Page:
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The American Eel: A Fish of Mystery and Sustenance for Humans

Part of the Humanity and the Sea book series (HUMSEA)

Abstract

The American eel, Anguilla rostrata, is, in many ways, a typical anguillid in body shape and size and life cycle (Fig. 11.1), and also in that people who encountered it and needed sustenance always found it to be excellent food. It lives in watersheds adjacent to the Atlantic Ocean from the Caribbean Sea and Gulf of Mexico to Atlantic Canada (Fig. 11.2) and it has been caught and eaten by humans in all parts of its range at one time or another. The American eel has been important in the lives of many people historically and still is today, but its importance has been largely unnoticed by many. Probably as much as for any anguillid eel in the world, however, anthropogenic activities and particularly dam-building have reduced the area in which the species once lived (Fig. 11.2).

Keywords

  • Striped Bass
  • Atlantic State Marine Fishery Commission
  • Selective Tidal Stream Transport
  • Small Leptocephali
  • Anguillid Leptocephalus

These keywords were added by machine and not by the authors. This process is experimental and the keywords may be updated as the learning algorithm improves.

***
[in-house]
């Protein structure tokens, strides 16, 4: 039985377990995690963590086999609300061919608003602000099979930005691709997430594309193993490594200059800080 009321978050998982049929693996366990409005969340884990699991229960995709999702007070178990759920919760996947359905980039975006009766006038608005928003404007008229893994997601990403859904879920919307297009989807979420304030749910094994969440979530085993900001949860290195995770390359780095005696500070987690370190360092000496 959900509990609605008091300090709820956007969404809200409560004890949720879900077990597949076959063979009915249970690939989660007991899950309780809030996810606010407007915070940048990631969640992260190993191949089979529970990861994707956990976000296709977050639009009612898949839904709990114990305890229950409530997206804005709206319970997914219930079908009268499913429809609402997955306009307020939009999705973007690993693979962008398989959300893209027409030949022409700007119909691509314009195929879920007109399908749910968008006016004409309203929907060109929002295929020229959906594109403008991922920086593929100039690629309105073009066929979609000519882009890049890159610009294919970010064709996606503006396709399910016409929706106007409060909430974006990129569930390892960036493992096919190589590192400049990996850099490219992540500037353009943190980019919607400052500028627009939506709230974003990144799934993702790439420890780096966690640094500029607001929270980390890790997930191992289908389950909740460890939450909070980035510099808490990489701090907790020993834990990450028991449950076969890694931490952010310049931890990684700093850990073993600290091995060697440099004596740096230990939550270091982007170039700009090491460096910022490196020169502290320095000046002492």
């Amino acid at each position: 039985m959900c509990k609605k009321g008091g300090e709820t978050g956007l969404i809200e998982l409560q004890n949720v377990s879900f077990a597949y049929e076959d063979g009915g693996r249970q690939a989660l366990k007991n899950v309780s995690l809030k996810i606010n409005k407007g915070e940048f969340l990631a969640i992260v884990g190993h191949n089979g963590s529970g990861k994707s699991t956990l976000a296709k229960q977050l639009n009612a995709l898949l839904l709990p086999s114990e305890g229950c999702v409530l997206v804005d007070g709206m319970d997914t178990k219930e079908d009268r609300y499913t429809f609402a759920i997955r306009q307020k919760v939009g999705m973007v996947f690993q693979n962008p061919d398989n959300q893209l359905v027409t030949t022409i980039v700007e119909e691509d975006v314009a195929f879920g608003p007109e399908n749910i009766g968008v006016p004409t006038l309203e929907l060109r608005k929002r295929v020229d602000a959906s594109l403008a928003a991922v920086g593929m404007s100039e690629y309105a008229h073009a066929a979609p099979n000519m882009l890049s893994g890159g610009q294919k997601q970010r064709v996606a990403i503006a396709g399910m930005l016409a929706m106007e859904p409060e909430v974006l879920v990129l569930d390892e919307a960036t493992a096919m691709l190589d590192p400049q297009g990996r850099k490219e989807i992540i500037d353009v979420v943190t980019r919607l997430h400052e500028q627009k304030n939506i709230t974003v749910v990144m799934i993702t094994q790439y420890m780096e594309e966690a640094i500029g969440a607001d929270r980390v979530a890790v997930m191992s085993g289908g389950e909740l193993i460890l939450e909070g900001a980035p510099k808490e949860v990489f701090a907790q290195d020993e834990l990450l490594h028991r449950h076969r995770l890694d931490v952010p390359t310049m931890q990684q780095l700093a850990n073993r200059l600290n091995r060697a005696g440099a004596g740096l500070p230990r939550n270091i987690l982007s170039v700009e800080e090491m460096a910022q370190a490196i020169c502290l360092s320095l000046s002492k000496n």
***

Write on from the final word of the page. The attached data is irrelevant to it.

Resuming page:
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Fig. 11.1
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Acknowledgements

Knowledge of the relationships between the American eel and humankind by many others gave the perspective needed for us to write parts of this chapter. In addition, Alex J. Haro provided some of the artwork material, and James Prosek willingly gave both useful information and artwork material.

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Correspondence to Michael J. Miller .

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Miller, M.J., Casselman, J.M. (2014). The American Eel: A Fish of Mystery and Sustenance for Humans. In: Tsukamoto, K., Kuroki, M. (eds) Eels and Humans. Humanity and the Sea. Springer, Tokyo. https://doi.org/10.1007/978-4-431-54529-3_11

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